I got a great question recently from Maven reader and music therapy student Caitlyn W. (@caitlynmarie123), who wrote:
I would love if you would write posts directed toward music therapy students. I know that as a college student, I love to hear other people’s stories of their college experience, how they balanced all the classes, internship tips and stories…Basic starting out facts BEFORE starting your own business.
Caitlyn’s question hit close to home because I, too, am about to become a student again! And even though this blog is more geared for the professional music therapist, perhaps it’s time for a little change of pace…
So, with that in mind–and thanks to the wisdom of many other music therapists–here are some top-notch secrets to help you great a successful student experience for yourself:
Save Your Class Notes
I forgot about this until music therapist Amy K. (@AmyMTBC) reminded me. She wrote: Save all your music therapy books, class notes, music, practicum folders–you never know where you’ll end up!
Amy’s right! Believe it or not, I still refer to my old class notes from graduate AND undergraduate school. So put a plan in place to process and file your class notes after each semester. You never know when they’ll come in handy.
Learn from All Your Classes
Most of you are probably going to receive a liberal arts-type of education that includes english, history, science, and math training. Don’t underestimate how useful and important those classes are, even if they’re not part of your core music therapy training. Apply yourself in all these classes.
Why? Because you never know when the knowledge will come in handy. I remember a story one of my mentors shared where she was able to understand and “crack” a client’s behavior based on information she remembered from a history class. Turns out she was right–and her esteem grew in the eyes of the doctors and other treatment teams members who were struggling for months with this problem.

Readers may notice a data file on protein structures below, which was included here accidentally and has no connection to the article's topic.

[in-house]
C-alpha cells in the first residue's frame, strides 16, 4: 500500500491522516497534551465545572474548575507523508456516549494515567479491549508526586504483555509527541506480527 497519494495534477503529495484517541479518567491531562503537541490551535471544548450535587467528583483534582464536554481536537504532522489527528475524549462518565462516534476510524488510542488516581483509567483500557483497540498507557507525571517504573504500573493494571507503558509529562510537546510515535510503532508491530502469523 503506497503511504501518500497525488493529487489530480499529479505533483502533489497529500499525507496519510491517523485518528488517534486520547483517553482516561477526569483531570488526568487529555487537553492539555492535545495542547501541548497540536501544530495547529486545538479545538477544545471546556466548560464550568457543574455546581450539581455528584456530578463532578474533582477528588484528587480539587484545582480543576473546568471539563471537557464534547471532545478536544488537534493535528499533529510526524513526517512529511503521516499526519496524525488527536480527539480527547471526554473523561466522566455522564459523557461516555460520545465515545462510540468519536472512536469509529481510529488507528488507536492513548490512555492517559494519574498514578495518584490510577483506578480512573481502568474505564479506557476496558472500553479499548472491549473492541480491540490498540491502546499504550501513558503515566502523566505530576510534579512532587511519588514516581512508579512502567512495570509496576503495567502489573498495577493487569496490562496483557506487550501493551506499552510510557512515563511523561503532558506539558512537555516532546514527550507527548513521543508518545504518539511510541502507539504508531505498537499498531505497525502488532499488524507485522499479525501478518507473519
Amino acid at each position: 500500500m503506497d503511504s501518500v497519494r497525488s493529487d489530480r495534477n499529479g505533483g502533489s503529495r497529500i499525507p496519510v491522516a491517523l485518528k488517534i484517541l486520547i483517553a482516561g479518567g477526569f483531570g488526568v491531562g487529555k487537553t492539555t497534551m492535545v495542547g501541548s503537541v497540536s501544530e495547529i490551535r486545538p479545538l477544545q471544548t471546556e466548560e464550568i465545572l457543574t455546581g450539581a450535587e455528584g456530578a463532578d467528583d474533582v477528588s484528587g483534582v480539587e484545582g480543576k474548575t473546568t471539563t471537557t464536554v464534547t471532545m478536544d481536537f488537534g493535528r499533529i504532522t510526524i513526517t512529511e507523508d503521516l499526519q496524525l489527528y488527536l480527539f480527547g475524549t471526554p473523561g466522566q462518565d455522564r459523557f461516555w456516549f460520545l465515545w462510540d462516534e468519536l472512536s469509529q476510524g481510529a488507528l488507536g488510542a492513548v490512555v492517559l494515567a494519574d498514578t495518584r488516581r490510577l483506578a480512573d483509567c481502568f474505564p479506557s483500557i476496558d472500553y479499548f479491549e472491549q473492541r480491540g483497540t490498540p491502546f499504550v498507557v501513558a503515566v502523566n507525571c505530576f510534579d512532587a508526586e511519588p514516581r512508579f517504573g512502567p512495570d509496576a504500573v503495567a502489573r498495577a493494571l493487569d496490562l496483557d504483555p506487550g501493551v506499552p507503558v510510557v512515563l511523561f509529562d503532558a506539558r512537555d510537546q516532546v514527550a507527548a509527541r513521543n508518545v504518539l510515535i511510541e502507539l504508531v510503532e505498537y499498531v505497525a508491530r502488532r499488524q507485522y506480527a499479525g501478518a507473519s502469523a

You can–and should–start networking as a student. How do you do this? The primary way is to get involved. Join and be active in your school’s music therapy association. Attend workshops and conferences. Even you you can’t make the national conference, attend a local, state, or regional event. There are many friends and colleagues I collaborate with today that I first connected with as a student. It’s never too early to start!
Learn from the Best
If at all possible, make sure you take a class with a really good teacher…even if the class is not within the scope of your training. Most college programs provide opportunities for you to take electives. Don’t fill them in with an “easy” class. Fill them in with a class taught by the best, most inspiring, most thought-provoking teacher on campus.
This tip came from music therapist JoAnn J. (@JordanEM)…and many, many music therapists agreed with it! She wrote: Accept practicums with as many different populations as you can. It will help you find your niche.
She’s right! AMTA has designed your clinical training in a way that allows you to work with different ages, different sites, and different clinical populations. Even if you go in to music therapy “knowing” what population you want to specialize in, this is your time to branch out and try something new, different…and possibly scary. And who knows? Perhaps that will turn into your favorite one.
Stay with the Music
Rachelle N. (@RachelleNorman) wrote: Get as many varied music experiences in college as you can, then keep making music for yourself once you graduate.
Remember that you are a musician first. And, believe it or not, it can get harder and harder to stay involved and invested as a musician after you leave school. So don’t ignore the musical side of who you are…and plan to nurture that after you leave, too.
Enjoy the Journey
Being a student provides you with a unique opportunity to learn and grow as a professional and a person that likely won’t ever happen again. So, as best as you can, enjoy all parts of being a student. The learning, the social aspect, the opportunities…everything. Or, put another way my music therapist Michelle Erfurt (@michelleerfurt): Enjoy it while it lasts! 🙂
Sharon G.: Adapt, adapt, adapt! 🙂
Healing Sounds Music Therapy: learn to trust your intuition. And keep all your stuff. 🙂
Marie C.: Keep on going with music and don’t change course…….stay focused on music therapy and all its applications that will be expanding in the future!
Erin B: Jump in as early and as soon as possible. Be as fearless as possible.
If you’d like to learn more, there are some great blogs outs there geared for (and often by) music therapy students and interns: